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Adult literacy and economic growth - WP 04/24

2.4  New Zealanders with Level 1 skills

This section provides a picture of New Zealanders who have literacy skills at Level 1: their characteristics, employment status, and the uses they make of printed information at home and at work. Since the people with skills at Level 1 on each of the three literacy scales are very similar, we concentrate here on people with skills at Level 1 of the prose literacy scale.

Level 1 is defined as a score of 225 or less, and people with skills at Level 1 had scores ranging from 56 to 225.[12] People with skills at this Level will therefore differ considerably in their ability to perform particular tasks. Men and women are represented more or less equally in Level 1, as are people from different age groups. Level of education is, on the other hand, a defining feature of people in Level 1. The highest level of education for over three-quarters of the people in Level 1 was the fifth form. Some of the older people in Level 1 had not attended secondary school at all.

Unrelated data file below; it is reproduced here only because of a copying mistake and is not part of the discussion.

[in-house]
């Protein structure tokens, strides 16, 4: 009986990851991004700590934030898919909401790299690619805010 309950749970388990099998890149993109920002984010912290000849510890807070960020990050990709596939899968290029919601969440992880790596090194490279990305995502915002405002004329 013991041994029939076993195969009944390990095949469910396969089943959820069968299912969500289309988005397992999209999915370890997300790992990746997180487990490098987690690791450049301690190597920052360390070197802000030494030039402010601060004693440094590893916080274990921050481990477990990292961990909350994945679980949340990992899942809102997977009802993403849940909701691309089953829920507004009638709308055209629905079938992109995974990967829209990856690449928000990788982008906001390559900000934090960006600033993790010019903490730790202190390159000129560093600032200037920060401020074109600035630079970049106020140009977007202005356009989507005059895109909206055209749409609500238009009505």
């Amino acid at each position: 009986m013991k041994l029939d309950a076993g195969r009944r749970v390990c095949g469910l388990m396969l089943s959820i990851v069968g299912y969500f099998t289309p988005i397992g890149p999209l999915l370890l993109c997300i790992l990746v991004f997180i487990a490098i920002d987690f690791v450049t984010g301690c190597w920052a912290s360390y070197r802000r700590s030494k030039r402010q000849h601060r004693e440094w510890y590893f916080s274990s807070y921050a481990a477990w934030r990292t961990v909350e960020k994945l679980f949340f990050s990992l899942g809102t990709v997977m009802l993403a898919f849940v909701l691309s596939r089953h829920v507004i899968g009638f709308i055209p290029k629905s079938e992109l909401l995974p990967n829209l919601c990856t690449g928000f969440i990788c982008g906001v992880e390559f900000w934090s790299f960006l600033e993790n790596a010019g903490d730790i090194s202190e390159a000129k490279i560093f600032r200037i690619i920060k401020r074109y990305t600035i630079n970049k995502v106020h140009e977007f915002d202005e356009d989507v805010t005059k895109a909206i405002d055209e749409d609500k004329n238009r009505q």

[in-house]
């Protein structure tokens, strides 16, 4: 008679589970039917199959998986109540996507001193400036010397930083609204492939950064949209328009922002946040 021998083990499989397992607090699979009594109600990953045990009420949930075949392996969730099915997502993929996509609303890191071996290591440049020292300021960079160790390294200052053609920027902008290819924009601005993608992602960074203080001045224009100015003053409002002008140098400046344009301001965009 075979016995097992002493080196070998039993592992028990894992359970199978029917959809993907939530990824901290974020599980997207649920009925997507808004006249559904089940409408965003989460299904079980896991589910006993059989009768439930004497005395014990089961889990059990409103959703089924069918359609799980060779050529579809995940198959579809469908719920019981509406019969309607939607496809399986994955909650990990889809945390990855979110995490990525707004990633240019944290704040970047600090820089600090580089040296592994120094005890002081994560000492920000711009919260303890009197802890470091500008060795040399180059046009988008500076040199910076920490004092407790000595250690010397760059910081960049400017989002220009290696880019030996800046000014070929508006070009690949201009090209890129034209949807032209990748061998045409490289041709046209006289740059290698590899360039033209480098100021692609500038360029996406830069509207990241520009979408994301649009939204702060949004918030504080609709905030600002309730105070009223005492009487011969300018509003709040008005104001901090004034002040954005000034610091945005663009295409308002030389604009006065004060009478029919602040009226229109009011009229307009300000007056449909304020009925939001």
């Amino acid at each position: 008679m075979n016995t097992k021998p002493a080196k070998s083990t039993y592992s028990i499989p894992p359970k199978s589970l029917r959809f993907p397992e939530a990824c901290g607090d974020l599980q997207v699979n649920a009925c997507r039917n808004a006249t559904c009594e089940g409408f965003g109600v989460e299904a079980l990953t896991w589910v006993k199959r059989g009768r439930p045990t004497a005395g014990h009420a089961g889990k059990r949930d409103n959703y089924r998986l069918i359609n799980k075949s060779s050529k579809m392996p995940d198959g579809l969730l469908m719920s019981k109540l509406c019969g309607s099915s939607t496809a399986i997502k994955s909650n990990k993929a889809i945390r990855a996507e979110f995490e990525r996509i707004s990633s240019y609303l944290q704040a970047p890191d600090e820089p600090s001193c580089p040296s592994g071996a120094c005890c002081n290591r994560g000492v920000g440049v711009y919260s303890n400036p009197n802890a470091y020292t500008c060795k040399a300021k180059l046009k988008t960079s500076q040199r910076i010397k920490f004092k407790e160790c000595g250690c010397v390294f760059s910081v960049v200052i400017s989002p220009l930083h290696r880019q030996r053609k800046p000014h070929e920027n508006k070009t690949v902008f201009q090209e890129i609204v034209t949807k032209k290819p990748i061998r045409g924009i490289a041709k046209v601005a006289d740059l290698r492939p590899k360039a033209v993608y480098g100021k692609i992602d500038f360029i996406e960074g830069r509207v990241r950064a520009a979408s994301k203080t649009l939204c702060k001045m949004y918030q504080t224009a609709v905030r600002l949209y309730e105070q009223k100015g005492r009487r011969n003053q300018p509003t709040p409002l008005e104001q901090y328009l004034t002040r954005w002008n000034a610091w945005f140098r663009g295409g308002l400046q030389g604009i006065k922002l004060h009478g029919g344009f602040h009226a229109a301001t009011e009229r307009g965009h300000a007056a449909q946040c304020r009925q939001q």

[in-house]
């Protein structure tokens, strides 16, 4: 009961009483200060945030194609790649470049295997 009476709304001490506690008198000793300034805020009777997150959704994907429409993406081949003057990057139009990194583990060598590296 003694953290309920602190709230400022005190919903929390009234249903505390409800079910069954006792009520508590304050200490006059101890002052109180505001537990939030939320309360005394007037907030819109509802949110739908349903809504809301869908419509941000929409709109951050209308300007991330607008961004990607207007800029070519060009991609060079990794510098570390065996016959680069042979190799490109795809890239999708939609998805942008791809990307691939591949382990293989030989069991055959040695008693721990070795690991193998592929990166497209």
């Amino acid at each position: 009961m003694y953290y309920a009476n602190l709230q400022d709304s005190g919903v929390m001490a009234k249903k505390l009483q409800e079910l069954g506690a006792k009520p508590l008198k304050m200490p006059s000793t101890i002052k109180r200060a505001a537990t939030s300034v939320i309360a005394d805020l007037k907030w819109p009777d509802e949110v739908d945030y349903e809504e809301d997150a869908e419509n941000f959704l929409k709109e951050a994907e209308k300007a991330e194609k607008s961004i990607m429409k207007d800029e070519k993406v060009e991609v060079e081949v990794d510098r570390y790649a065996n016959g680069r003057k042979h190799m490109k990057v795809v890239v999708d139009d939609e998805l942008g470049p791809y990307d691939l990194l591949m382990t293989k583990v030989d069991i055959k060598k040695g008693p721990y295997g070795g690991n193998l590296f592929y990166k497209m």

A total of 19% of people in Level 1 spoke a language other than English most often at home. Many of these people may have a reasonable standard of literacy in their home language, but struggle in understanding written English. Another 21% of the people in Level 1 said they had had a learning disability.[13] A significant proportion of people in Level 1 might therefore have quite specialised learning needs, different to those of other people with low literacy skills.[14]

People with literacy skills at Level 1 did read at home and many rated their own reading skills highly. Although it is hard to know how accurately people reported their own behaviours, a total of 57% said they read the newspaper every day (only 5% never read the newspaper), and 48% said they read books at least weekly (23% never read books). In addition, most people with skills at Level 1 rated their literacy skills as either excellent or good (Table 2). People who did not speak English as their main language at home or who reported having a learning disability were much more likely to rate their literacy as moderate or poor, especially their reading skills.

How would you rate your ___ skills in English needed in daily life?

Table 2 – Self-rated literacy skills of people at Level 1 on the prose literacy scale
  Reading Writing Maths
Excellent 26% 14% 12%